A Little Punctuation Goes a Long Way: Managing Your Commas

Usage

 

 

Few punctuation marks are misused as often as the comma. Sadly, many semi-professional or hobby writers of today seem to think that the comma is meant to signify vocal pauses. But, like any punctuation, the comma has specific uses: none of them involve noting vocal pauses.

 

In The Editorial Eye Vol. 25, No. 11, I saw a comma usage aptitude test entitled, “Be Conservative but Canny with Comma Use.” As the title of the article implies, and as I've already mentioned, comma usage has skyrocketed recently and created something of a comma epidemic. So before the already overworked comma devolves into nothing more than a signal to the reader to take a breath, let’s review the rules of comma usage to ensure that this august punctuation mark retains its force.

 

  1. To separate elements of a location or date. For example, “I work in Toronto, Ontario,” or, “Please send me your answer by March 9, 2017.”
  2. As a mark that separates items in a list. For instance, “I had tea, a sandwich, and soup for lunch.” The only thing to keep in mind when using a comma in this manner is whether or not to use the serial, or Oxford, comma – as I have in my example. Without the use of the serial comma, the sentence would read, “I had tea, a sandwich and soup for lunch.”
  3. To separate independent clauses that use coordinating conjunctions, i.e., for, and, nor, but, or, yet, and so. For example, “It’s time to go to the office, but I forgot my bus fare.”
  4. To set off parenthetical information. As the word “parenthetical” suggests, this information is not essential to the meaning of the sentence. For instance, “My dog, whose name is Rex, is a good companion.”
  5. To separate introductory words or phrases. For example, “Well, that’s a great idea.”
  6. To separate two or more coordinate adjectives. For instance, “The big, old house on the hill was beautiful.”
  7. To set off free modifiers, i.e., phrases that modify an element previously mentioned in the sentence. For instance, “Jimmy ate dinner, gagging all the while.” “Gagging all the while” is a free modifier because it can be moved to any other part of the sentence and still make sense, e.g., “Gagging all the while, Jimmy ate dinner.”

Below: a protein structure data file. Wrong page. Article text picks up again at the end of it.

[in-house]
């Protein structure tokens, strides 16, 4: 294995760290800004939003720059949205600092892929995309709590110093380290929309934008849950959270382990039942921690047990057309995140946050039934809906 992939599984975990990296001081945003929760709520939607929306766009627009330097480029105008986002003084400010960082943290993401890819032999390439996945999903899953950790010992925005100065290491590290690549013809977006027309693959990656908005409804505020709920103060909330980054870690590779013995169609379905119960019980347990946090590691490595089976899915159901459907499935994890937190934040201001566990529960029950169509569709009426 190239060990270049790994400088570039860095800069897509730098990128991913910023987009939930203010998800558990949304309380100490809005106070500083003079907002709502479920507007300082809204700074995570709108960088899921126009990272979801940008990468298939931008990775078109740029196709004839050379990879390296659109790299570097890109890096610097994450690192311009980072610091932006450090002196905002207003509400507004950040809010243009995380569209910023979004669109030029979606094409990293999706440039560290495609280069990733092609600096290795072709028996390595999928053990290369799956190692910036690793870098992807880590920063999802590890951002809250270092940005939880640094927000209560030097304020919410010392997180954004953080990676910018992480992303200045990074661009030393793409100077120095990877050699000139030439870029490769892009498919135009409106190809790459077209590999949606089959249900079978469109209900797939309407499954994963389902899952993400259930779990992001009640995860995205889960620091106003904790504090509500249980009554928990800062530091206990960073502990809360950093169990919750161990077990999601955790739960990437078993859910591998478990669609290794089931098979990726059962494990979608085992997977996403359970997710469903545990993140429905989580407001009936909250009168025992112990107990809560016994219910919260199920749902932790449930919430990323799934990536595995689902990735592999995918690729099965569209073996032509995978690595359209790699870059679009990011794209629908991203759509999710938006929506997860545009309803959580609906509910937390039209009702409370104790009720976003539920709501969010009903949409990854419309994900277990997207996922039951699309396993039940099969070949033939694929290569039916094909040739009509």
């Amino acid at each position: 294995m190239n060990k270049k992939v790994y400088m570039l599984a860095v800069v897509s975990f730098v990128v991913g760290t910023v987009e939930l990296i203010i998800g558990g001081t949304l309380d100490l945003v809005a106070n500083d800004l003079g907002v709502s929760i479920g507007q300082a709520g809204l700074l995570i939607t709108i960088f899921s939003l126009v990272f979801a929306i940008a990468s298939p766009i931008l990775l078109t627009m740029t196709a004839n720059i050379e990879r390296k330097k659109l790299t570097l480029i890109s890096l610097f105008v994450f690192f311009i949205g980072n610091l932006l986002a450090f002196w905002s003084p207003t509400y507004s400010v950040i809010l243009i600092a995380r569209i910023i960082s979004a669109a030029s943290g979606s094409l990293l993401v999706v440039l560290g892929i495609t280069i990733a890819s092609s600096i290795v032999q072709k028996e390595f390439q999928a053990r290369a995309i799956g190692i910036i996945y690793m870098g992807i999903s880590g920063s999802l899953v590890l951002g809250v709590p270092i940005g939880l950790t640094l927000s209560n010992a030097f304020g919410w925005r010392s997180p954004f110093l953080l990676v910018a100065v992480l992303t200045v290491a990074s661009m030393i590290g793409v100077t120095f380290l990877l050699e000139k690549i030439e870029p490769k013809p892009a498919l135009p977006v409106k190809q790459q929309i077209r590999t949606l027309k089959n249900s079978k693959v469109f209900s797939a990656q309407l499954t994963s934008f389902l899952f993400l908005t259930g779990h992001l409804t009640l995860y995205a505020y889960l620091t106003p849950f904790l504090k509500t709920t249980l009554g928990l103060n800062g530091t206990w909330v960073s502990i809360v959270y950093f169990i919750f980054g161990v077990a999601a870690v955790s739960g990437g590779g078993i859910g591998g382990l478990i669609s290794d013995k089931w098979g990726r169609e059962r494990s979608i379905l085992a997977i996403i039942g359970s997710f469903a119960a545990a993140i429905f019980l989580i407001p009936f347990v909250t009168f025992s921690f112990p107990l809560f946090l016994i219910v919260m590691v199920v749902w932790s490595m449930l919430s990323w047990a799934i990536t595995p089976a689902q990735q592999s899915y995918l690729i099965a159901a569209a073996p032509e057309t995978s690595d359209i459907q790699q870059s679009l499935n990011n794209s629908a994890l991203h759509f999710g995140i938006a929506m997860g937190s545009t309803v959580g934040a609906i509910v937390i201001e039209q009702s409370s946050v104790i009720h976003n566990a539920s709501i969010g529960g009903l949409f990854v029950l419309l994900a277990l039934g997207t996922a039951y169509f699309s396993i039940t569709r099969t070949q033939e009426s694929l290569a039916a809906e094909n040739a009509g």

8. To signify a shift from a piece of writing’s main text to a quotation within it. For instance, “Jimmy interrupted by saying, ‘Where’s the beef?’”
  9. To set off information in a sentence that indicates a shift from the previous text, and to separate contrasted coordinate elements. For instance, “I’m not going to the movies, did you hear me?” This comma may seem like it’s standing in for a vocal pause, but it isn’t.
  10. To avoid confusion or misreading. This last rule is open to some interpretation but not much. For example, in “He was eating apples, and oranges,” though the comma precedes a coordinating conjunction, the comma is incorrect because the word “oranges” isn’t an independent clause. Instead, this rule is correctly applied as follows in this example, “For George, Washington was the best place in the world.”

 

And that’s more or less it. If you’re not using a comma for any of the above reasons then you may be using it incorrectly. So, having reviewed the rules, try your hand at The Editorial Eye’s test. Can you correct the incorrect sentences and pick the single correct one out from among the others?

 

  1. Tarot cards, which date back to 15th-century Italy, were used by the Renaissance elite to play parlor games, and found new popularity in the Victorian era.
  2. “River Song” and “Woza” (Zulu for “come”) wisely caught the essence of very different dance styles without imitating their forms.
  3. Authoritarian governments restrict public debate and tradition-bound religious establishments, allied to the state, reject new interpretations of Islamic scriptures.
  4. One of those research programs is devoted to biodefense, the other to the burgeoning discipline of bioinformatics, which combines biology and information technology.

 

Answers:

 

  1. Tarot cards, which date back to 15th-century Italy, were used by the Renaissance elite to play parlor games and found new popularity in the Victorian era. [Remove comma after games]
  2. Correct.
  3. Authoritarian governments restrict public debate, and tradition-bound religious establishments, allied to the state, reject new interpretations of Islamic scriptures. [Add comma after debate. Without the first comma, the sentence loses its meaning. And, as The Editorial Eye points out, without the commas, “allied … state” becomes restrictive.]
  4. One of those research programs is devoted to biodefense and the other to the burgeoning discipline of bioinformatics, which combines biology and information technology. [Remove comma after biodefense and insert “and”]

 

Thanks to The Editorial Eye for setting out these rules!